When I was a child, adults would tell me not to make things up, warning me of what would happen if I did. As far as I can tell so far, it seems to involve lots of foreign travel and not having to get up too early in the morning.
A Letter to My Son - Tim O’Brien
A little more than a year ago, on June 20, 2003, you dropped into the world, my son, my first and only child – a surprise, a gift, a miracle, an eater of electrical cords, a fertilizer factory, a joy, a pain in the rear, a thrill in the heart, all the platitudes with a big red cherry on top.
Here’s the truth: Boy, oh boy, do I love you. And, boy, do I wish I could spend the next 50 years with my lips to your cheek, my eyes warming in yours.
But as you wobble into your sixteenth month, it occurs to me that you may never really know your dad. The actuarial stuff looks grim. Even now, I’m what they call an “older father”, and in 10 years, should I have the good luck to turn 68, I’ll almost certainly have trouble keeping up with you. Basketball will be a problem. And 20 years from now…well, it’s sad, isn’t it?
Sadder yet, that’s the very best scenario. Life is fragile. Hearts go still. So now, just in case, I want to tell you about your father, the man you think I am. And by that I mean not just the graying old coot you may vaguely remember, but the guy who shares your name and your blood and half your DNA.
Above all, I am this: I am in love with you. Pinwheeling, bedazzled, aching love. If you know nothing else, know that you were adored by your dad.
In many ways, a man is what he yearns for, and while it may never happen, I yearn to walk a golf course with at your side. I yearn for a golden afternoon in late August when you will sink a tough 12-footer to beat me by a stroke or two. I want to shake your hand. I want to say, “Nine more holes?”
I yearn to scatter good books around the house – in the bathroms, on the kitchen counter, on the floor beside your bed – and I hope I’m there to watch you pick one up and turn that first precious page. I yearn to see the rapture on your face. (Right now, you eat books.)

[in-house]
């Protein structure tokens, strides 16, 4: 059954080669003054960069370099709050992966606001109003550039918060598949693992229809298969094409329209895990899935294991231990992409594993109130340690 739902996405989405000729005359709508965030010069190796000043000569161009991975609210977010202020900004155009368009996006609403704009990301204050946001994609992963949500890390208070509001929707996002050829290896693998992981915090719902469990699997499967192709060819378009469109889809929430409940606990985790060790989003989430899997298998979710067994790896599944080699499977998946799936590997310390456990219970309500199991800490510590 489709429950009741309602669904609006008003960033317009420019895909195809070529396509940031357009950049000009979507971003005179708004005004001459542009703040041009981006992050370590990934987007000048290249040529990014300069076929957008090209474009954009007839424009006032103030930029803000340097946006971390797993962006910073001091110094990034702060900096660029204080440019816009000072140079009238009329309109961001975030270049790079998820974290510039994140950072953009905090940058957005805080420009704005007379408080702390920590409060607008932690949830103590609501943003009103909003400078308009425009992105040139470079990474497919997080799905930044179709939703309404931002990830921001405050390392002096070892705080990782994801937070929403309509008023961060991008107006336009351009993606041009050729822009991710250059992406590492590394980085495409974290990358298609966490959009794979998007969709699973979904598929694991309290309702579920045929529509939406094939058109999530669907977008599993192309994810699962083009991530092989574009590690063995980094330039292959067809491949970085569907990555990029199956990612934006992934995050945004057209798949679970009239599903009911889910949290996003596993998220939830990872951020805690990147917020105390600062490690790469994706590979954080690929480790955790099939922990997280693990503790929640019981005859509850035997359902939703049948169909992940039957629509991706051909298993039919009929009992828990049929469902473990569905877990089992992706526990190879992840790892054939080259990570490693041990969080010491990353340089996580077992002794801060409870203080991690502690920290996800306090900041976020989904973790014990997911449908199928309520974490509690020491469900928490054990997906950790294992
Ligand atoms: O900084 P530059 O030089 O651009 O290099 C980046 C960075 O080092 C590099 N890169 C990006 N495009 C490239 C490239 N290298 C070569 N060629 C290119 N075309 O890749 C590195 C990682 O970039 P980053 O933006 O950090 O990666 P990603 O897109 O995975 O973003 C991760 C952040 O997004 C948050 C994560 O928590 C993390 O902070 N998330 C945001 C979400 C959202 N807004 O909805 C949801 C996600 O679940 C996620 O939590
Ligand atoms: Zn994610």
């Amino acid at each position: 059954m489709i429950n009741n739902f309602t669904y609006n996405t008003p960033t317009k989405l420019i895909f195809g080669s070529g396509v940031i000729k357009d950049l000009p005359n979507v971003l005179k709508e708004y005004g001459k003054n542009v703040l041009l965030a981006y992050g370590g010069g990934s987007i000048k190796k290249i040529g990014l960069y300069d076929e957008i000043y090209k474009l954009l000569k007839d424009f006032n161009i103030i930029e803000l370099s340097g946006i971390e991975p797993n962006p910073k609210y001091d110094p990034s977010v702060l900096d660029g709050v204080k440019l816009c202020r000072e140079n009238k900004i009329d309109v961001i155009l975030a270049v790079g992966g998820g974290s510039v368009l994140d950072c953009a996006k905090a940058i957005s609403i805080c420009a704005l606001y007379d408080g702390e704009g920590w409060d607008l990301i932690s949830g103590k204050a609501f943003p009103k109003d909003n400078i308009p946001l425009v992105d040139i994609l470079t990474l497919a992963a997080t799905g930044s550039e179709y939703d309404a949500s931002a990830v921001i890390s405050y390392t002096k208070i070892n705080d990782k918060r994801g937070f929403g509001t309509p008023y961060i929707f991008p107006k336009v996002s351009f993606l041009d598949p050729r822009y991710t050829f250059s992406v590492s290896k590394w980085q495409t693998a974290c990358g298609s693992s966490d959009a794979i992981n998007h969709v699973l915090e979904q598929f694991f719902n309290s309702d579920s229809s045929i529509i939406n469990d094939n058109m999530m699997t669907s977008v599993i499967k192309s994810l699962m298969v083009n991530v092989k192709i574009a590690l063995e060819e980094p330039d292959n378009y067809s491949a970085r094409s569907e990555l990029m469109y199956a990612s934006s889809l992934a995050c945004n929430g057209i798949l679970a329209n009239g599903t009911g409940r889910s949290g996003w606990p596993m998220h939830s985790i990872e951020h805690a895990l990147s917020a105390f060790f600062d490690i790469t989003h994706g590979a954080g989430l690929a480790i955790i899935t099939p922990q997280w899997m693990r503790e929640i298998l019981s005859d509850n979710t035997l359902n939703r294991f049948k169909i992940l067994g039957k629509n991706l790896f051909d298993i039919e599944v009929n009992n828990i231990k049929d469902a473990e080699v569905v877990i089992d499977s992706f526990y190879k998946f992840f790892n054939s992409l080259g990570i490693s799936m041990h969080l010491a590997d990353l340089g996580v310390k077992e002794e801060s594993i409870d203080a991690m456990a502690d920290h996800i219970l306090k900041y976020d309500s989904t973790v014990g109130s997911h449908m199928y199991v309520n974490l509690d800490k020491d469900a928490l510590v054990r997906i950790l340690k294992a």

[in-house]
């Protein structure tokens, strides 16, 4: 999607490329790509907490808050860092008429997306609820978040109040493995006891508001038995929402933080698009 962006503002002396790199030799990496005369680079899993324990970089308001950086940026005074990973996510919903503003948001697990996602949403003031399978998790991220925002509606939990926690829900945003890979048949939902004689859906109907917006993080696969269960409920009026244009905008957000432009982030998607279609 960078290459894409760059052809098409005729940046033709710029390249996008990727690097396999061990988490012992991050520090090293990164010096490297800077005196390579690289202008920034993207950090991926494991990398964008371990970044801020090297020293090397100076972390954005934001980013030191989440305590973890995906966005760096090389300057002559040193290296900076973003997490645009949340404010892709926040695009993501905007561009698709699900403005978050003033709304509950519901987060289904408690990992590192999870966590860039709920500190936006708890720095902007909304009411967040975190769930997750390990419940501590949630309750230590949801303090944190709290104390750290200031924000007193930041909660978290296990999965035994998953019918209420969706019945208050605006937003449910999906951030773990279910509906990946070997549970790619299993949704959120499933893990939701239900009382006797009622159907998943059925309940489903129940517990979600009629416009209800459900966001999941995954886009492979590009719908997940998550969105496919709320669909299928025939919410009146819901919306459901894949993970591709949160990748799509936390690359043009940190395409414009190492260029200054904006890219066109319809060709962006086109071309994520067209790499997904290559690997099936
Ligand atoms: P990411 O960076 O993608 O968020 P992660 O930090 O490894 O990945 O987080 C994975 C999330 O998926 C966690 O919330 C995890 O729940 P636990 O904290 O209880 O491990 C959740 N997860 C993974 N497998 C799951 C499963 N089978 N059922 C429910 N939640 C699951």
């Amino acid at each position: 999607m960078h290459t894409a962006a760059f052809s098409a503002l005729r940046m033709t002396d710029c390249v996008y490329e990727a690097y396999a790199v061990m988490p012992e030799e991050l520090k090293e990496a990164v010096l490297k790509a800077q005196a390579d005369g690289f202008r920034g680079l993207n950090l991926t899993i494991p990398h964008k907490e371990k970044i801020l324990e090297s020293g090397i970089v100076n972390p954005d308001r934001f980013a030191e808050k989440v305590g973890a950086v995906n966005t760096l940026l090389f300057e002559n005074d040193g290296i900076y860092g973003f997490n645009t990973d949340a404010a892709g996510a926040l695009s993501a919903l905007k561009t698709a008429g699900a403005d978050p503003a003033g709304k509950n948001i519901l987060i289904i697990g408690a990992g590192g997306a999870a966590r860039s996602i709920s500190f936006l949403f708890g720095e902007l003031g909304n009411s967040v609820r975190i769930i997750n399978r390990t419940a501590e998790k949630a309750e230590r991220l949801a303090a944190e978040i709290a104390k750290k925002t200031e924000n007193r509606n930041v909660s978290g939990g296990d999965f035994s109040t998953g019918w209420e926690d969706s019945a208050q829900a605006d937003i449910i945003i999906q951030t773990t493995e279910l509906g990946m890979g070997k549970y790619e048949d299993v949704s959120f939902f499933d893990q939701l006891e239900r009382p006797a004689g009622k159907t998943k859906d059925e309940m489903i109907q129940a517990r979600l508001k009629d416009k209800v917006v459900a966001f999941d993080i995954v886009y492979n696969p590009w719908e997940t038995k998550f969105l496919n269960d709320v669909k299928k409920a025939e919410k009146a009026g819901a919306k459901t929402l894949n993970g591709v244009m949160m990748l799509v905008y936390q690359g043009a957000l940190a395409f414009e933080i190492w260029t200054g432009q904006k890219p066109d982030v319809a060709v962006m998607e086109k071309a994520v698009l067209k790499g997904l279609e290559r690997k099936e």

I yearn to learn from you. I want to be your teacher, yes, but I also want to be your student. I yearn to be taught, again and again, what I’ve already started to know: that a grown man can find pleasure in the sound of a happy squeal, a gap toothed grin, in the miraculous utterance of the word “Daddy”.
I yearn to watch you perform acts of kindness and generosity. I yearn to witness your first act of moral courage. I yearn to hear you mutter, however awkwardly, “Yeah, yeah, I love you, too,” and I yearn to believe you will mean it.
It’s hard to imagine as I watch you now, so lighthearted and purely good, so ignorant of gravestones, but, Timmy, you’re in for a world of hurt and heartache and sin and doubt and frustration and despair. You will do fine things, I know, but you will also do bad things, because you are wholly human, and I wish I could be on hand to offer forgiveness.
More than that, I long for the day when you might also forgive me. I waited too long Timmy. Until the late afternoon of June 20, 2003, I had defined myself, for better or worse, by the novels and stories I had written. I had sought myself in sentences. I had loved myself only insofar as I loved a chapter or a scene or a scrap of dialogue. This is not to demean my life or my writing. I do hope you will someday read the books and stories; I hope you will find my ghost in those pages, my best self, the man I wish to be for you. Call it pride, call it love, but I even dare to hope that you will commit a line or two to memory, for in the dream-space behind those vowels and consonants is the sound of your father’s voice, the kid I once was, the man I am now, the old man I will soon become.
That said, I would trade every syllable of my life’s work for an extra 5 or 10 years with you, whatever the going rate might be. A father’s chief duty is not to instruct or to discipline. A father’s chief duty is to be present. And I yearn to be with you forever, always present, even knowing it cannot and will not happen.
There have been advantages, of course, to becoming a father at my age. I doubt that at 28 or even 38 I would have been so willing – so eager – to walk away from my work to warm your bottle. I doubt I would have fully appreciated, as I do now, the way you toddled over to me this morning and laughed and gave me a first unsolicited hug. (You knew I was waiting, didn’t you?) I doubt I would have so easily tolerated the din at bedtime, or your stubborn recklessness, or your determination to electrocute yourself, or the mouthfuls of dirt you take from the potted plants in the foyer, or how, just a moment ago, you hit the delete key as I approached the end of this letter.
You’re on my lap now, my spectacular Timmy. I’m using your fingers to type these words.
I love you.